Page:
A video of a man physically abusing his subordinate has recently gone viral in Singapore, sparking outrage from the public and calls for the authorities to step in.
The incident also reveals that workplace violence can indeed occur in Singapore, which is why effective policies and measures are needed to prevent it.
What is workplace violence?
Workplace violence is any act or threat of physical violence, harassment or intimidation that occurs at the work site. It can affect and involve employees, clients, customers and vendors, and can be portrayed through the following gestures:
• Using profanity
• Waving arms or fists in a threatening manner
• Physical actions short of actual contact or injury, an intimidating presence (E.g. moving closer towards a co-worker aggressively)
• Verbal abuse
• Implicit threats to people or company property, be it through verbal or written means (E.g. statements such as "You better watch your back or "You'll be sorry")
• Throwing things
• Pounding on desk or door
• Destroying and vandalising company property
• Pushing, shoving, punching, hitting or kicking others
Such threatening, disruptive behaviour interferes with and prevents normal work functions or activities, and can cause psychological trauma in victims as well as fellow employees.
How to encourage a safe work environment
As preventing violence in the workplace requires teamwork, it is important for every employee to recognise the potential warning signals and know the organisation's policies and procedures for addressing workplace violence.
• Set a zero-tolerance policy on workplace violence and educate employees on the consequences one will face if caught displaying violent behaviour. At the same time, set a workplace emergency action plan that helps employees respond to incidents of violent behaviour.
• Both supervisors and subordinates can undergo training programmes that focus on teaching employees methods for dealing with aggression. Besides informing employees that threats will be taken seriously, the management can encourage employees to report incidents, and should exhibit their commitment in dealing with reported incidents.
• Keep an open line of communication in the workplace by providing employees with an avenue to share their thoughts. This also encourages them to discuss any safety or security concerns that they might have in the workplace.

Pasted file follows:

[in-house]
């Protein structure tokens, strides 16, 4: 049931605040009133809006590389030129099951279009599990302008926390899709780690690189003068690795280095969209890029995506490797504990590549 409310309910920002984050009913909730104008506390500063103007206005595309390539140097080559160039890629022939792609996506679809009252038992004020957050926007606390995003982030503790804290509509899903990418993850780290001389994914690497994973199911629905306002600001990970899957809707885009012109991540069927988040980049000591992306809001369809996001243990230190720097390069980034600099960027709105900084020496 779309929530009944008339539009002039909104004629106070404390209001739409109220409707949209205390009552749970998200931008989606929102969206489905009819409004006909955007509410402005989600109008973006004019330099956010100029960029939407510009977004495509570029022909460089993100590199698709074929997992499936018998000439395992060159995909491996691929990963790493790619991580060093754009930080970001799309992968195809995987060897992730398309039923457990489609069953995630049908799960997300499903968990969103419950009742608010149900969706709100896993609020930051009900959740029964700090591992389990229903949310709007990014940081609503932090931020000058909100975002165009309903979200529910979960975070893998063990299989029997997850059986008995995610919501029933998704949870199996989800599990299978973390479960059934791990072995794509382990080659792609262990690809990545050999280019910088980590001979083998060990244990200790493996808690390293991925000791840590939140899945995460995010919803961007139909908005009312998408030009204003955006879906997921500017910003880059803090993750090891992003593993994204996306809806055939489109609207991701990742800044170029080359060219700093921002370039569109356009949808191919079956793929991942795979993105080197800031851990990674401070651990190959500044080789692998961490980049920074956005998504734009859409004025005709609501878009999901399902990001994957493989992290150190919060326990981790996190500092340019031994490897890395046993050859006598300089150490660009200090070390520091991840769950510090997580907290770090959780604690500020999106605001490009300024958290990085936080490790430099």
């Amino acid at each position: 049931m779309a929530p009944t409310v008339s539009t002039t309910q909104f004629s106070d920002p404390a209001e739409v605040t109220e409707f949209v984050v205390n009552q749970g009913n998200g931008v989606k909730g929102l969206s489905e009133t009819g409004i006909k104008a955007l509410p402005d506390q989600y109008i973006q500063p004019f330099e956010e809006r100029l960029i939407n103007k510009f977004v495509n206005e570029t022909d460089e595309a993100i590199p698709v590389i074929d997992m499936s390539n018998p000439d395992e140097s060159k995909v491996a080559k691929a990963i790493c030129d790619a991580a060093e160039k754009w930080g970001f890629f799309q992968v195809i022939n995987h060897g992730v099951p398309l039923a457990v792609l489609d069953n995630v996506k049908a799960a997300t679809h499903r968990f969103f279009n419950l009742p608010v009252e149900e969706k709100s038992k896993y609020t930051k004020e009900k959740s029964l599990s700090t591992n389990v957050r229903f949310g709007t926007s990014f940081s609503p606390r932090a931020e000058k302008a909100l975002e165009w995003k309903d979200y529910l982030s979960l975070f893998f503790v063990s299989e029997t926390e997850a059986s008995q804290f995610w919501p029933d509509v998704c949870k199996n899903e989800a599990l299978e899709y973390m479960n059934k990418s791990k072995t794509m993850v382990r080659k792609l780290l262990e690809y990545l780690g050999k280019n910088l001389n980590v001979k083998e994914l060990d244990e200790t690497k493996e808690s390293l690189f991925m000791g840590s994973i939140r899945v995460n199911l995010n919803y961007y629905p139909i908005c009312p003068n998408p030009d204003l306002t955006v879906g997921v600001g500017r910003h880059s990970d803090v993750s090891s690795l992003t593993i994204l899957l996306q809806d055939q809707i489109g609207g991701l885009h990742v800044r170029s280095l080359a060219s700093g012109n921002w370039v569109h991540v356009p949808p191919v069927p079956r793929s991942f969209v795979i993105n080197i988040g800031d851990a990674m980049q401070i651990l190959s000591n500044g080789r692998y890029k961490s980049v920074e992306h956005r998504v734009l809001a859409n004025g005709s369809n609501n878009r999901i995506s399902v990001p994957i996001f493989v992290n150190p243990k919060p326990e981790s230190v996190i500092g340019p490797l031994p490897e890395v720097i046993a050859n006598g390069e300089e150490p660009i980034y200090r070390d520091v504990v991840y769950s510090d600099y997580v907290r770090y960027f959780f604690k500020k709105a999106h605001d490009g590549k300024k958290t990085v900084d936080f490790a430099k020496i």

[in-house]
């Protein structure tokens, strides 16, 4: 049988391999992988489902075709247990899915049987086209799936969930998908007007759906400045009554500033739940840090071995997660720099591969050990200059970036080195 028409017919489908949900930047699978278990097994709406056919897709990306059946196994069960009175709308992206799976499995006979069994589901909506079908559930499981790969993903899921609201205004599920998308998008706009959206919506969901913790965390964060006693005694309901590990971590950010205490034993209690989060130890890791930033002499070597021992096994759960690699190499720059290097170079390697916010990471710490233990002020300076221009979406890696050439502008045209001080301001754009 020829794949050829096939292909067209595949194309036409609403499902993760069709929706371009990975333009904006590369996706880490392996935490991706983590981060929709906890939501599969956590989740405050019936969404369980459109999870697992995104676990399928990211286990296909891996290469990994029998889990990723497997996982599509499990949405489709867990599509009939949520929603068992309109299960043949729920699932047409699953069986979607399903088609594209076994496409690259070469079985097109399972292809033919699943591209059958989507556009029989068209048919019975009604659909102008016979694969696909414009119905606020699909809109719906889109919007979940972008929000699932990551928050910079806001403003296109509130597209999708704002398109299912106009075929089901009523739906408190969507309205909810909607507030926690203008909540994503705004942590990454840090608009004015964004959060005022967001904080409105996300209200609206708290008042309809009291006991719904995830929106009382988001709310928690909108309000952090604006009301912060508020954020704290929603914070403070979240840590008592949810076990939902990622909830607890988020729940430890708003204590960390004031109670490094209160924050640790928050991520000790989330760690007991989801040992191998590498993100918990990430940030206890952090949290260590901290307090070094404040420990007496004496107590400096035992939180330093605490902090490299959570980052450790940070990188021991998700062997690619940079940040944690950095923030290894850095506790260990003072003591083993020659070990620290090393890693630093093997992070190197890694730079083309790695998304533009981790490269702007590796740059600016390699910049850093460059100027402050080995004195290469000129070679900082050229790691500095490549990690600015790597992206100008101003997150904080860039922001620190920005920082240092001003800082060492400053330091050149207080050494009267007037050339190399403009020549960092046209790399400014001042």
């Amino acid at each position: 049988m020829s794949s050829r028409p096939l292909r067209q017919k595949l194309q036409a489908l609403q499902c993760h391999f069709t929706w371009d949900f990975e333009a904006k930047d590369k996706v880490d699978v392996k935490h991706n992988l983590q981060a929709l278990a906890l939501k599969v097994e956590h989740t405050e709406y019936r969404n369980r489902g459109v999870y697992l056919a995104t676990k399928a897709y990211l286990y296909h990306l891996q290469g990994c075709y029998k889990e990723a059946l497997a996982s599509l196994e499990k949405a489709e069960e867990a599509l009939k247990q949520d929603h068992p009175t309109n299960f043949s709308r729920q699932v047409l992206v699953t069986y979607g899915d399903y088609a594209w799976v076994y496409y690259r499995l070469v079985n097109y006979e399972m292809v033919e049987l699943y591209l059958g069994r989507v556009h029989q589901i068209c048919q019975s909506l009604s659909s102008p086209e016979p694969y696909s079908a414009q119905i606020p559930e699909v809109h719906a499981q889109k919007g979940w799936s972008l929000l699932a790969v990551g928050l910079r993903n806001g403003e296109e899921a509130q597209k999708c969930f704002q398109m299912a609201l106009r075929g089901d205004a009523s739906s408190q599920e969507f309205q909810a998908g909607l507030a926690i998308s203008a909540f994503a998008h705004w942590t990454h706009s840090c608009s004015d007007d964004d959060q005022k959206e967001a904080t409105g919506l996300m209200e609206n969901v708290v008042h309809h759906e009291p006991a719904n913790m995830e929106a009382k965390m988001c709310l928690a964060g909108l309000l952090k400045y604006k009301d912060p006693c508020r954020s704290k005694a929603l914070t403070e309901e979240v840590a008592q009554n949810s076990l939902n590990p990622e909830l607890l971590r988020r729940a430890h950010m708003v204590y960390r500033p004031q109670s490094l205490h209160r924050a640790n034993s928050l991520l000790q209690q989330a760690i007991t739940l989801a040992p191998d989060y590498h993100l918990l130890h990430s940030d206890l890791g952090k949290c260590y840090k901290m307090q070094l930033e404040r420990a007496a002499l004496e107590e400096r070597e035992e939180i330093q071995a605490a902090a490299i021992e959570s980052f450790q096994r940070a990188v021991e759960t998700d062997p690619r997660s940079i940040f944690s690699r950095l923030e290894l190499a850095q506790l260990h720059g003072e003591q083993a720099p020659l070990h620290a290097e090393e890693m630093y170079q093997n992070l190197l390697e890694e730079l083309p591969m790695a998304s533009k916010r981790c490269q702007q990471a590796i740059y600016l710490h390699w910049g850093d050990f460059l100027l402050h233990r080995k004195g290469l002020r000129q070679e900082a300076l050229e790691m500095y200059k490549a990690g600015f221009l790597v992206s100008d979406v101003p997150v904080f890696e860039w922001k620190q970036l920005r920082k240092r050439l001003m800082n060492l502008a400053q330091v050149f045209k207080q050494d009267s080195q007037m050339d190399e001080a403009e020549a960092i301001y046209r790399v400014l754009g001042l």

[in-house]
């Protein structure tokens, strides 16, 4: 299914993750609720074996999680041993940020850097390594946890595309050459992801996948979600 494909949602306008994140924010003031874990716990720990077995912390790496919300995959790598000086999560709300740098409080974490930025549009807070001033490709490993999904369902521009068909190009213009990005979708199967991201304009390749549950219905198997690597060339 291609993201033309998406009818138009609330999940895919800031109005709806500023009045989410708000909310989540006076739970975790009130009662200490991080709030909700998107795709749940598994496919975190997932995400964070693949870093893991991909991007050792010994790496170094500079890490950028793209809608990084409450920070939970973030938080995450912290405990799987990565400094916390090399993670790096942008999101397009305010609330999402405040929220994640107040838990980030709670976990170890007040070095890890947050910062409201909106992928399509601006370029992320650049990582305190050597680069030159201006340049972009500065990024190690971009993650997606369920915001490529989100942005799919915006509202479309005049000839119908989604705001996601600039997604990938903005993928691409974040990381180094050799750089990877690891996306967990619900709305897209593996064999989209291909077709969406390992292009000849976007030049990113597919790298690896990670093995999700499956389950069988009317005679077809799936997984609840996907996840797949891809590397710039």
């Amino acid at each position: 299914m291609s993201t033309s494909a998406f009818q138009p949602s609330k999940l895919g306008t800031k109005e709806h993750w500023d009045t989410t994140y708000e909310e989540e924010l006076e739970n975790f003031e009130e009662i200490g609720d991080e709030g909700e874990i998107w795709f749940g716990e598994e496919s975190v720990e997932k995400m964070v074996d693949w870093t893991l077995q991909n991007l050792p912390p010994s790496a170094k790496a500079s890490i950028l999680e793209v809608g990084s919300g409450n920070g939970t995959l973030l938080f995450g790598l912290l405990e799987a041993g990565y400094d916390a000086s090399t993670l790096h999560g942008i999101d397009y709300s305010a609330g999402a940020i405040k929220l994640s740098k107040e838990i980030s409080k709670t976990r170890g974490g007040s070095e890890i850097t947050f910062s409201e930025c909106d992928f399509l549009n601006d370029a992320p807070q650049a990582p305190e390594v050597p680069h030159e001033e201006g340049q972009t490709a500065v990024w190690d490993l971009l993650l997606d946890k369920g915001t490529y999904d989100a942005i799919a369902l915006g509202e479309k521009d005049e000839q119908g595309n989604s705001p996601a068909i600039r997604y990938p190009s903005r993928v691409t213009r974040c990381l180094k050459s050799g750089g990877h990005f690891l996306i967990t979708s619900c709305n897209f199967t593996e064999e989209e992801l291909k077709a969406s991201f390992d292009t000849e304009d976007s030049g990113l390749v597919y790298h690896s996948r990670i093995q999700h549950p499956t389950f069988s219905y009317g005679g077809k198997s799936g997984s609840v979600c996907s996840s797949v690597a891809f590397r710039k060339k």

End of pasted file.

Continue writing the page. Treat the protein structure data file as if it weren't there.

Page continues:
• Install closed-circuit televisions (CCTVs) at each corner of the workplace. Ensure that the workplace is brightly-lit to minimise the risk of workplace violence. Employees should also look out for one another. If you suspect that a co-worker is being abused, do not leave him or her alone with the confronter.
• Provide mediation and counselling for employees, specifically for those who've gotten into arguments with their co-workers, or are displaying signs of aggressive or suspicious behaviour.
What can you do when you witness a case of workplace abuse?
• Report the violent event immediately to the victim's supervisor or Human Resources (HR) representative. Remember to document any factual details, including the inappropriate behaviors you have observed (E.g. actions or words used to inflict harm on the victim)
• Speak to the confronter in a calm manner. If the situation escalates, call the office building's security guard.
• If safety is a concern or problem where you work, talk to your supervisor about organisational policies and workplace violence.
What if you're the victim?
In the event that you are being confronted, remember to stay calm and avoid being defensive in your speech. Listen attentively to what your confronter is saying and ask questions relevant to his or her complaint, such as " What can I do to help you?"
To maintain control over the situation, maintain eye contact and avoid raising your voice. You can also set ground rules, such as "When you shout at me, I can't understand what you're trying to convey."
You should also signal a co-worker to be present, and if you feel that police intervention is necessary, do not do not make the call yourself in the presence of an angry or violent person. Instead, have a co-worker summon help from the relevant authorities.
Some victims of workplace violence might feel responsible for the abuse inflicted upon them. However, workplace violence is a serious offense and should not be tolerated. Report immediately to your supervisor or HR personnel, and be sure to present your case with factual details or evidence (e.g. get support from witnesses).
How else can you minimise the risk of workplace violence? Share with us in the comment box below!
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